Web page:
'Their Lordships are of opinion that although a suit of this nature may be brought by a contingent reversionary heir, yet that, as a general rule it must be brought by the person who would succeed if the widow were to die at that moment. They are also of opinion that such a suit may be brought by a more distant reversioner if those nearer in succession are in collusion with the widow, or have precluded themselves from interfering. They consider that the rule laid down in -- 'Bhikaji Apaji v. Jagannath Vithal', (10 Bom HCR 351) is correct. It cannot be the law that any one who may have a possibility of succeeding in the death of the widow can maintain a suit of the present nature, for, if so, the right to sue would belong to every one in the line of succession, however remote. The right to sue must, in their Lordships' opinion, be limited. If the nearest reversionary heir refuses, without sufficient cause, to institute proceedings, or if he has precluded himself by his own act or conduct from suing, or had colluded with the widow, or concurred in the act alleged to be wrongful, the next presumptive reversioner would be entitled to sue; see -- 'Kooer Goolab Singh v. Rao Kurun Singh', 14 Moo Ind App 176 (PC). In such a case, upon a plaint stating the circumstances under which more distant reversionary heir claims to sue, the Court must exercise a judicial discretion in determining whether the remote reversioner is entitled to sue, and would probably require the nearer reversioner to be made a party to the suit.'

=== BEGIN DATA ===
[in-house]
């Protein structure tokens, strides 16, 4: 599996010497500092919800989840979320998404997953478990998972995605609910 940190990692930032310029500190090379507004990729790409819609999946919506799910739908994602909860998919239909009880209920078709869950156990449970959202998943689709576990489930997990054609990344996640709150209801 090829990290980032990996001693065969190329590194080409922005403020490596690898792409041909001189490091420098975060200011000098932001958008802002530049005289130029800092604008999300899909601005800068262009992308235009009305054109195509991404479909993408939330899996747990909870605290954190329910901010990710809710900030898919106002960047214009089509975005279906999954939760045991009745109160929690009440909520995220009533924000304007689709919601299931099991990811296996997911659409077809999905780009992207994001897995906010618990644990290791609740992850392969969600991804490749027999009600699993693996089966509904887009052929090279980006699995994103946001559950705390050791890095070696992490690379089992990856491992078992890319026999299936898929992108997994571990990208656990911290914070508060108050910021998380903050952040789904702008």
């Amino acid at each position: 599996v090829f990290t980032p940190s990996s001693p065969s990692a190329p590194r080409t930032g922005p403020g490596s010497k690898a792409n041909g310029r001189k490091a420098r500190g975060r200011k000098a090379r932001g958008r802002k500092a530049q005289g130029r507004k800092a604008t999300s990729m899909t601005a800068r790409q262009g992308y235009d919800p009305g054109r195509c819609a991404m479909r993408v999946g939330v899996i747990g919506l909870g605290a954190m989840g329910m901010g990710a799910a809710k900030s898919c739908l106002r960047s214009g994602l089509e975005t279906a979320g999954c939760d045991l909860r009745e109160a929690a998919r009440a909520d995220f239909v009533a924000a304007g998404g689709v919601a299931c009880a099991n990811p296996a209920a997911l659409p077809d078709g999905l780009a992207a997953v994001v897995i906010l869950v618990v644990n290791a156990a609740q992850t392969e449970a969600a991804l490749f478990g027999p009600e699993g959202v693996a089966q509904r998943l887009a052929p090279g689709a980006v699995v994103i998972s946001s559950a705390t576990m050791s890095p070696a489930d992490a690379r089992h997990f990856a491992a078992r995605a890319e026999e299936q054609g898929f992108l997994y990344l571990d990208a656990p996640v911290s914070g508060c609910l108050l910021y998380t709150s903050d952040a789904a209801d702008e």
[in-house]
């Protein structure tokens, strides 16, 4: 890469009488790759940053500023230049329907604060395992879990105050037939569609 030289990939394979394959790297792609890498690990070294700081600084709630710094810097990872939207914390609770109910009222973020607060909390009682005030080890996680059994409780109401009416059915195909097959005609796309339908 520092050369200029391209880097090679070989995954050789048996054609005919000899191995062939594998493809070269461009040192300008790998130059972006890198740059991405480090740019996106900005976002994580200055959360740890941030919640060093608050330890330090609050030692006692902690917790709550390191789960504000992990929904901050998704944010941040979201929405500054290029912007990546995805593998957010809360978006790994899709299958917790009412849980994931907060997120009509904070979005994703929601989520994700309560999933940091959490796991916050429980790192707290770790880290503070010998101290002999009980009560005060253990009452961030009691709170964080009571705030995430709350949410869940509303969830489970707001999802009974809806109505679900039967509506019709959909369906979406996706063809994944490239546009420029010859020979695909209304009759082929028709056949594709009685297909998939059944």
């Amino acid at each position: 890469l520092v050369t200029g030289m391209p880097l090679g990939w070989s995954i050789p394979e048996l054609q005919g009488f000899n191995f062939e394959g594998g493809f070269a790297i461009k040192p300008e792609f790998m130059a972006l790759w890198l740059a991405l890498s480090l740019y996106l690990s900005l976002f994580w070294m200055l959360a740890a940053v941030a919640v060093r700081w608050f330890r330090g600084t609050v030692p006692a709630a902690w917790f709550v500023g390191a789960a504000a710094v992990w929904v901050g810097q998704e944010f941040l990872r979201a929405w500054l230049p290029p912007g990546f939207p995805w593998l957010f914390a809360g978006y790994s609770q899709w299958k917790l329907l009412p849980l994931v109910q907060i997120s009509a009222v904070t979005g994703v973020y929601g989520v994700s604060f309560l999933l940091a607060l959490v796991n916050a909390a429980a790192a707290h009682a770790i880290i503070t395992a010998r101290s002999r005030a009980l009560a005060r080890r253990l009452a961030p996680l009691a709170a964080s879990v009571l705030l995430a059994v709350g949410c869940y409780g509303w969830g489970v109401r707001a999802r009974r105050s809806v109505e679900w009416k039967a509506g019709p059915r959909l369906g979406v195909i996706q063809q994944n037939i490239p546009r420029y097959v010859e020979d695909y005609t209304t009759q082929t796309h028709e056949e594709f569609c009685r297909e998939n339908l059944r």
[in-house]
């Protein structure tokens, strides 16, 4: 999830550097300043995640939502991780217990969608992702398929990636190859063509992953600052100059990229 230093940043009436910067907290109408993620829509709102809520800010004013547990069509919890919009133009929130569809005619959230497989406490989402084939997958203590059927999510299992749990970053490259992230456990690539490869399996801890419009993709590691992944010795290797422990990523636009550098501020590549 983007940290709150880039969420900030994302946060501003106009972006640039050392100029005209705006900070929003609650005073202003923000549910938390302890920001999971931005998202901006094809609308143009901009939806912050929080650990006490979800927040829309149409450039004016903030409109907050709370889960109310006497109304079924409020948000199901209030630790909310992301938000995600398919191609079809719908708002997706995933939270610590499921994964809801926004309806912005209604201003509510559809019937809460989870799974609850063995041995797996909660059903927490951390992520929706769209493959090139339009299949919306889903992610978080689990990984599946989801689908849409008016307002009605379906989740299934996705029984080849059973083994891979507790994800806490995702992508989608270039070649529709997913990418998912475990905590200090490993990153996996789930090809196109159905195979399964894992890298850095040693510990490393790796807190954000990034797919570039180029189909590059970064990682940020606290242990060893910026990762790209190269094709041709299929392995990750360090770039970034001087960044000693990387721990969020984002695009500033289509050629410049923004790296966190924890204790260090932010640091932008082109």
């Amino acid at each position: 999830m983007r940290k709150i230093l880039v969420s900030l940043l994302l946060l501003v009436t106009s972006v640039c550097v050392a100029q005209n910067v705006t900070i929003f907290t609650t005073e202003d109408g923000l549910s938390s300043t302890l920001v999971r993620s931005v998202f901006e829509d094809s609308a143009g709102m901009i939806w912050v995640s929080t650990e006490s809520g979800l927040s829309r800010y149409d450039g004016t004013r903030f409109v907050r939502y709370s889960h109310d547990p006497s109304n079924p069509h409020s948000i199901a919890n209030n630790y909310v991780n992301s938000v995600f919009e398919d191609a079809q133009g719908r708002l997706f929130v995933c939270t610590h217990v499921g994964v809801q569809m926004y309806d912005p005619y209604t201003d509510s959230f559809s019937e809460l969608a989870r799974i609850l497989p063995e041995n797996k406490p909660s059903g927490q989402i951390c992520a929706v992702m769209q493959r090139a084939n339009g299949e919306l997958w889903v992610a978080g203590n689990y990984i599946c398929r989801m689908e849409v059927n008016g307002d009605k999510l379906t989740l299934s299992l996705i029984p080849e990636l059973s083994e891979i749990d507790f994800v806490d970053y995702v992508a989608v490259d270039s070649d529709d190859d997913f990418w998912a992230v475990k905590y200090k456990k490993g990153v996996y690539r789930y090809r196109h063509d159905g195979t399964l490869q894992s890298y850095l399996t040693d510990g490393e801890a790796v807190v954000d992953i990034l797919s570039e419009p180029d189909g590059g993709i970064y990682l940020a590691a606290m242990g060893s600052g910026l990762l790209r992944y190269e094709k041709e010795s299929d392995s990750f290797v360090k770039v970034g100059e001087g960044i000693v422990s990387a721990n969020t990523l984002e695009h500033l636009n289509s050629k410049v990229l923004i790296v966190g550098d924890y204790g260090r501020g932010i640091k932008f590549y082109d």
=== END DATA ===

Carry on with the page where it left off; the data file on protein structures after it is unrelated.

This principle has been uniformly followed by the High Courts in India, Vide--'Mt. Bigna Kuer v. Radha Prasad Rai', AIR 1940 Pat 585; -- 'Sethurayar v. Karuppayammal', AIR 1946 Mad 159 and -- 'Lalta Prasad v. Dwarka Prasad', AIR 1941 All 313. It is clear that the allegation of collusion or any other disqualification on account of which the presumptive reversioner or the nearer reversioner had precluded himself from bringing a suit and thereby making a more distant reversioner competent to bring a suit, has got to be made in the plaint itself and that this disqualification of collusion in order to give competency to the remoter reversioner the right to sue must be existing prior to the institution of the suit. Even the petition for amendment filed before the lower appellate Court does not clearly make out that in fact the collusion was there prior to the institution of the suit. The learned lower appellate Court has misdirected himself in having completely ignored this aspect of the case.